I have support from Elecraft, and will seek support from Adafruit – run by “Lady Ada” Limor Fried, AC2SN, and will get a proof of concept working and publish this in QST. Then I will open the project as an Open Source project.

If you are interested sooner than when the POC proves success – please let me know – I’d love to have contributors and collaborators!

12 Comments on “Announcing The Elecraft KPOD Open Source Remote Control for Arduino and Raspberry Pi Project!

  1. So your project will just be to retrofit an existing tuner, not a soup-to-nuts fully automatic antenna tuner from scratch? Now that would be interesting, but maybe too big in scope?

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    • I initially thought fully automatic, but then realized that I’m ok with that up to 500 watts, but uncomfortable at 1500 watts.

      When I learned that the KPOD uses the standard HID USB command set and protocol, it hit me like a ton of bricks.

      Use the KPOD to retrofit ANY tuner that has 1-3 components that can be tuned via Steppers.

      It’s not meant to be an end to end product or project, but one that gives you at a minimum what I want, but which could then be taken and extended.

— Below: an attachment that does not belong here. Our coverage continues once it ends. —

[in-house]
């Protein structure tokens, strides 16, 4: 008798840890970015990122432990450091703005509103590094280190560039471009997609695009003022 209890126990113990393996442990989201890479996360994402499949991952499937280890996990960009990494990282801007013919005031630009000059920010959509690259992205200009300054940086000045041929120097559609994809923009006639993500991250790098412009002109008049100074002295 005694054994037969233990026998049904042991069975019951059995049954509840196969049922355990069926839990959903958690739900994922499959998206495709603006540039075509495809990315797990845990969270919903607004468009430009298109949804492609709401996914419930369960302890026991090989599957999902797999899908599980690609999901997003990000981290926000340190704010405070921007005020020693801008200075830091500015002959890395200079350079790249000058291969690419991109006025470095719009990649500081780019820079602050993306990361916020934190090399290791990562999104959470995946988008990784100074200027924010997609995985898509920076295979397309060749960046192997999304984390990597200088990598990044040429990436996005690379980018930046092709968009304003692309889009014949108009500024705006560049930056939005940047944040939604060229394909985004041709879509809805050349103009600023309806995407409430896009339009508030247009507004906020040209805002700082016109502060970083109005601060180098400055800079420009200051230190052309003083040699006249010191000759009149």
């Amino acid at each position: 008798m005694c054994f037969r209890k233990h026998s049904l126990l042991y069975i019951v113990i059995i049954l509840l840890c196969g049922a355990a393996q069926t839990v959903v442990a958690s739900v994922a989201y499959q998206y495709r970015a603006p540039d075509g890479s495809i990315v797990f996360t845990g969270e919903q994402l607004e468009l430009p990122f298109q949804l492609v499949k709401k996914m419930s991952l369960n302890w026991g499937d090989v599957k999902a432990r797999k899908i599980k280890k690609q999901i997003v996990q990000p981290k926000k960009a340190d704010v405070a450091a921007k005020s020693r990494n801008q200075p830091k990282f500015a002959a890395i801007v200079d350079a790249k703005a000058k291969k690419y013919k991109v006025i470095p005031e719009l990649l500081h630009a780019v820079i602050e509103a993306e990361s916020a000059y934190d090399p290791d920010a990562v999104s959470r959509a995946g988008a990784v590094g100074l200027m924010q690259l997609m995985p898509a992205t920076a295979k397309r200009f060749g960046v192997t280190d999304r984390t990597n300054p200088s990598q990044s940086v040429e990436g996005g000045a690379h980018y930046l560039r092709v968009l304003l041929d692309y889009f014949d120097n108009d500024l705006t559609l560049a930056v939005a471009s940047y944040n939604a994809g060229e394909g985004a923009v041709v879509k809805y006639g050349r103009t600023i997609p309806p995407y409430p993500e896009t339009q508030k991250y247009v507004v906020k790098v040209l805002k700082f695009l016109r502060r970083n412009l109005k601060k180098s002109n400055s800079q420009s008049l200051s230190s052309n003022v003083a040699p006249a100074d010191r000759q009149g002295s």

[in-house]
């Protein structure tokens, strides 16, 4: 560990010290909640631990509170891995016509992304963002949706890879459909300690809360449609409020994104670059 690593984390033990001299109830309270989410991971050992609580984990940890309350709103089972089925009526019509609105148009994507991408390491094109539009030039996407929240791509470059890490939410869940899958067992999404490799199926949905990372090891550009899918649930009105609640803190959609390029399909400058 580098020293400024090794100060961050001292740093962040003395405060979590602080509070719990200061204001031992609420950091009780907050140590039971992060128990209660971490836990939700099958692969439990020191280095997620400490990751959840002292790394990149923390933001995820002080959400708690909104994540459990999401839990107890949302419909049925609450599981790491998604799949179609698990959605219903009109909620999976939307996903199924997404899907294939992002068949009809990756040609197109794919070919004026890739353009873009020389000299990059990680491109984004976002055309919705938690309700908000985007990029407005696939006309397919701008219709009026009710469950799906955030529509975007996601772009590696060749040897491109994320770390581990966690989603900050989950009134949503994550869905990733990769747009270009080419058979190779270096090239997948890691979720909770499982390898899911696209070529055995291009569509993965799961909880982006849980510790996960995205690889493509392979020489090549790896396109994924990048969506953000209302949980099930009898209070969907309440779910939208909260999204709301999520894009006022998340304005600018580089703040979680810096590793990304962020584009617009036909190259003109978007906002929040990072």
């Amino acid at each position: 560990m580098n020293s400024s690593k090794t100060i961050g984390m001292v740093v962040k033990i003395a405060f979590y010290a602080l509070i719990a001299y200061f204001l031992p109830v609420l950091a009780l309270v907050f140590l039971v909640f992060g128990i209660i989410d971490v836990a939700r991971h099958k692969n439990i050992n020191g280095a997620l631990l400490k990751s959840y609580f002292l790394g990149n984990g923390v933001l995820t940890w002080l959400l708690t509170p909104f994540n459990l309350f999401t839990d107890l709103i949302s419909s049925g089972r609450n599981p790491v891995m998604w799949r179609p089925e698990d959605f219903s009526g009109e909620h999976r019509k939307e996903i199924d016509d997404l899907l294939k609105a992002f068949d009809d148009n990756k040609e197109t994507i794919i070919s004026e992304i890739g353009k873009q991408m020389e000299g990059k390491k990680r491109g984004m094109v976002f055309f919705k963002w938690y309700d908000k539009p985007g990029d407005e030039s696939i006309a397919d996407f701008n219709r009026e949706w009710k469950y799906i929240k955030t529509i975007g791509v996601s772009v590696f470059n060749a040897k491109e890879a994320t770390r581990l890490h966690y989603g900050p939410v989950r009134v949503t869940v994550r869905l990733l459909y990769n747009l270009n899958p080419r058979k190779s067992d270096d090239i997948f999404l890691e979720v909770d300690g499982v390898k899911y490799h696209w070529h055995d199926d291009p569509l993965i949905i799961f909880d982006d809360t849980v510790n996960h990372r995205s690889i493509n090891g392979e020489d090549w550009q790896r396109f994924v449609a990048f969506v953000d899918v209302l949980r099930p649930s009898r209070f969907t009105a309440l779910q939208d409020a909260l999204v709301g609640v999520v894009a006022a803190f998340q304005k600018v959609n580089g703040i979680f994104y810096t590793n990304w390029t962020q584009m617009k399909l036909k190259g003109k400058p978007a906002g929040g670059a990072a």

It’s like building Core that then can be extended.

      Selfishly, it fills 100% of what I need.

      R

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      • Well if you do it properly, it could also be used to make old tube amps remote-controllable. I have an old Ten-Tec Centaur that I thought would be fun to remote-control, but in the end I just bought a KPA-500 instead. But the exact same circuitry could be used to twist just about any knob.

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      • Yes, that’s exactly the value of this. Imagine how cool it would be to front end older technology this way, digitally.

        That old equipment will become so cheap that putting in a basement or out shack and remote controlling it via WiFI with stepper motors creates a whole new interesting market

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      • Finally, I want to build the Core. Then others extend it. There will be Ten Tec extensions, Collins extensions, etc.